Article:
You don't often hear reference to the concept of network capital these days, which is odd since we're now firmly embedded in a network society, like it or not. But it's reappeared in an unlikely corner. It must be fifteen years since I heard Geoff Mulgan talking about the concept, but here's Mimi Scheller describing how it was crucial to the forms of resistance to slavery in the southern US.
Scheller argues that the institution of slavery can be seen as being defined 'by the exercise of control over mobility, and the immobility of an entire labour force... Almost all of the elements of network capital, ever since the founding of plantation regimes across the Americas, are more concentrated in white hands, and were denied to enslaved people and later to freed people.'
She goes on to talk about how
'The production of space through racial segregation of dwelling places and neighourhoods, of private and public spaces that are racially distinguished, of transit corridors and vehicles that have segregated use of them - all of these areas which became central within US politics and governance of mobility - are arenas of racial domination, racial privilege and demands for racial justice.'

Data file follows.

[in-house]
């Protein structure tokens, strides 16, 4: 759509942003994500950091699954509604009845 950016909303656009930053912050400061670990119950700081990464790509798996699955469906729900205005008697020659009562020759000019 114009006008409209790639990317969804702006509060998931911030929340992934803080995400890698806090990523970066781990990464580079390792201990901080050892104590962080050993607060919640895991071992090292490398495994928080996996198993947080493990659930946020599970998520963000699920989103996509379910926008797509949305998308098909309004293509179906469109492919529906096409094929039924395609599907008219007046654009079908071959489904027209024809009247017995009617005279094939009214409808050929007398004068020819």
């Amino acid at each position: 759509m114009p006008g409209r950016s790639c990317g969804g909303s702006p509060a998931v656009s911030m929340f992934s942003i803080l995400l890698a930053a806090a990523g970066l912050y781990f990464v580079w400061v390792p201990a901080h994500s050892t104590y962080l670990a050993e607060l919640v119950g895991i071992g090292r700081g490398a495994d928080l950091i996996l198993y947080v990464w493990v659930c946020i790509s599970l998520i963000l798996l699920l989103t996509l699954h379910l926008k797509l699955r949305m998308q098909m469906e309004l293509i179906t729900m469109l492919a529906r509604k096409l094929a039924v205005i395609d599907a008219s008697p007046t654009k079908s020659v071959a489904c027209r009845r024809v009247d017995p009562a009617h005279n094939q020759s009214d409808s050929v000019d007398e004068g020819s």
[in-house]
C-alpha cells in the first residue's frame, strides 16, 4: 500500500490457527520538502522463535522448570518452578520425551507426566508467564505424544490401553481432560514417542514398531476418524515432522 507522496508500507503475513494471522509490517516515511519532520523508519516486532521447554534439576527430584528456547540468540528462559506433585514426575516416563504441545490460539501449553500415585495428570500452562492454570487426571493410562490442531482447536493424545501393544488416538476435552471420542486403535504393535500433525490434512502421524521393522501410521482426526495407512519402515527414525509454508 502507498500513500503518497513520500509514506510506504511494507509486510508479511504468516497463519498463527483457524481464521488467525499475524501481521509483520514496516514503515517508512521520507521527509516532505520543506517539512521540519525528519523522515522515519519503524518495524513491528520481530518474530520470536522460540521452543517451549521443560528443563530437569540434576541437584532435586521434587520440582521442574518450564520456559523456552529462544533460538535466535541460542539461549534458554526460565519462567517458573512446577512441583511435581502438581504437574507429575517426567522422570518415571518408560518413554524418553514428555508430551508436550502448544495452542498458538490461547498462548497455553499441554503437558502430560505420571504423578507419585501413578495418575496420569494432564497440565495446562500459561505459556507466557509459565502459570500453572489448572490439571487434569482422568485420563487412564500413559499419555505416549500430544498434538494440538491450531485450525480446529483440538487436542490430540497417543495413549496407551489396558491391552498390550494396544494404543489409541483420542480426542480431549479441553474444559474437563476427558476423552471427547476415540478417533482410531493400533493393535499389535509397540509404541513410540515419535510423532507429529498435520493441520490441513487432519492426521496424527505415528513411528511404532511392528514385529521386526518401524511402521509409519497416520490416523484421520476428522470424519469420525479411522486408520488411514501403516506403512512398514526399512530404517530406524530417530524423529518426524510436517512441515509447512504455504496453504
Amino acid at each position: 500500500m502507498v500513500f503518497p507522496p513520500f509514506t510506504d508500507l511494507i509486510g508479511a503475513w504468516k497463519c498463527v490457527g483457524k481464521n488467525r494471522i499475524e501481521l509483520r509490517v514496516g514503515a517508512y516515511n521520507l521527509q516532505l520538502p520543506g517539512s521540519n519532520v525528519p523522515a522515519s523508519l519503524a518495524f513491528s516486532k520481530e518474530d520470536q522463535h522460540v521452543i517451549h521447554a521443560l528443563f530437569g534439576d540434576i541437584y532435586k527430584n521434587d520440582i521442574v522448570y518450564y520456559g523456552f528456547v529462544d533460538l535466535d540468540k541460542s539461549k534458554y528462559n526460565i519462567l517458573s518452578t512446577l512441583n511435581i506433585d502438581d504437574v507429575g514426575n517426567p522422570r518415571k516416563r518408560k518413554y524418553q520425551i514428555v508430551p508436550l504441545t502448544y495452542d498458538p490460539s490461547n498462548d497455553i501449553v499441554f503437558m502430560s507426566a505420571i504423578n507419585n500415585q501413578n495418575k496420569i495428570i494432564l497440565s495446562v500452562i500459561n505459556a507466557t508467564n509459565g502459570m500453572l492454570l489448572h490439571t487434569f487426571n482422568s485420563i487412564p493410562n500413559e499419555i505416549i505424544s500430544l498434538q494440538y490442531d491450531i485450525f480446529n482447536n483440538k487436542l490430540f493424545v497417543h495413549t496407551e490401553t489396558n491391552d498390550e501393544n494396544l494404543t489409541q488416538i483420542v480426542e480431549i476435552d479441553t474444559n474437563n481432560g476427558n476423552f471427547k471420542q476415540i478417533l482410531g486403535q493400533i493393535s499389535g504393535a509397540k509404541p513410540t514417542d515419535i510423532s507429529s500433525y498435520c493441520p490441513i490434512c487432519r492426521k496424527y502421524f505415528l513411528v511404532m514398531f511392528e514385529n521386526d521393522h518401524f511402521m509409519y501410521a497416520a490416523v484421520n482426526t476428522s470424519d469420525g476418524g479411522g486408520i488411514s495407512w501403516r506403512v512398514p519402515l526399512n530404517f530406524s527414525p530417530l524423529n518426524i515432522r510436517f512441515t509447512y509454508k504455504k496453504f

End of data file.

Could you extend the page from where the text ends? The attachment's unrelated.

Given my post-Mandela note the other day about the demographics of London bus travel, and given the whiteness of privileged forms of transport that she refers to, this seems a salient and resonant theme. Maybe it is worth reconsidering the potent 1956 image of Rosa Parks on the Montgomery bus in terms of network capital - reflecting on the fact that it was an orchestrated event, that there was a photographer and that that is a reporter sat behind her. The civil rights movement had had to fight first to establish some network capital and learned to exploit it. Mobility was a key factor in that struggle just as Mandela's immobility was a factor which worked first in the interests of, and then against, apartheid.
I humbly suggest that Scheller's video might be a good use of ten minutes of your time. She was co-founder with John Urry of CeMoRe, the Centre for Mobilities Research at Lancaster, and I'm not likely to forget the privilege of having been present at their memorable launch conference in about 2005.